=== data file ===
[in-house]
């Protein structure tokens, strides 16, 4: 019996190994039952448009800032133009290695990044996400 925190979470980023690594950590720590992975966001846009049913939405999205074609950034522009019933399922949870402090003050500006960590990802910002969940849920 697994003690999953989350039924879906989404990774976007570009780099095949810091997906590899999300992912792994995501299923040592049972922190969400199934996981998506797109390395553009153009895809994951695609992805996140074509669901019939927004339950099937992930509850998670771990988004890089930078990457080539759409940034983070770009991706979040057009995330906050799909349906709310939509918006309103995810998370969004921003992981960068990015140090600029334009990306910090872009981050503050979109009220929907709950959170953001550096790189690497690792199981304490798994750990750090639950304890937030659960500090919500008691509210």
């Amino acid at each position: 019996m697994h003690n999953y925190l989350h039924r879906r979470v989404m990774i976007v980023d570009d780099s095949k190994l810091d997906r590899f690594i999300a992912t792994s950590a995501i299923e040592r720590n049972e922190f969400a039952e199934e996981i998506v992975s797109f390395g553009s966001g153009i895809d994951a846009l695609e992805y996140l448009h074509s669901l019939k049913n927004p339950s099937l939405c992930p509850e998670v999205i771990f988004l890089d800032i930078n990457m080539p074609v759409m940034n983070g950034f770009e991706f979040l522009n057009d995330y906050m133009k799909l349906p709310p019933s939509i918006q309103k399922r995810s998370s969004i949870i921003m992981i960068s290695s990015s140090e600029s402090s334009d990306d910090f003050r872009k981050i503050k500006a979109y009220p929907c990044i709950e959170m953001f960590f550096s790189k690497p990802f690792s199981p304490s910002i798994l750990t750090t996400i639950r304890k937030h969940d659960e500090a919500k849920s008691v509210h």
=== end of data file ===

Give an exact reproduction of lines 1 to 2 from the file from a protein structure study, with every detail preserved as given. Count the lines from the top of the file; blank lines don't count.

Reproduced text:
[in-house]
């Protein structure tokens, strides 16, 4: 019996190994039952448009800032133009290695990044996400 925190979470980023690594950590720590992975966001846009049913939405999205074609950034522009019933399922949870402090003050500006960590990802910002969940849920 697994003690999953989350039924879906989404990774976007570009780099095949810091997906590899999300992912792994995501299923040592049972922190969400199934996981998506797109390395553009153009895809994951695609992805996140074509669901019939927004339950099937992930509850998670771990988004890089930078990457080539759409940034983070770009991706979040057009995330906050799909349906709310939509918006309103995810998370969004921003992981960068990015140090600029334009990306910090872009981050503050979109009220929907709950959170953001550096790189690497690792199981304490798994750990750090639950304890937030659960500090919500008691509210």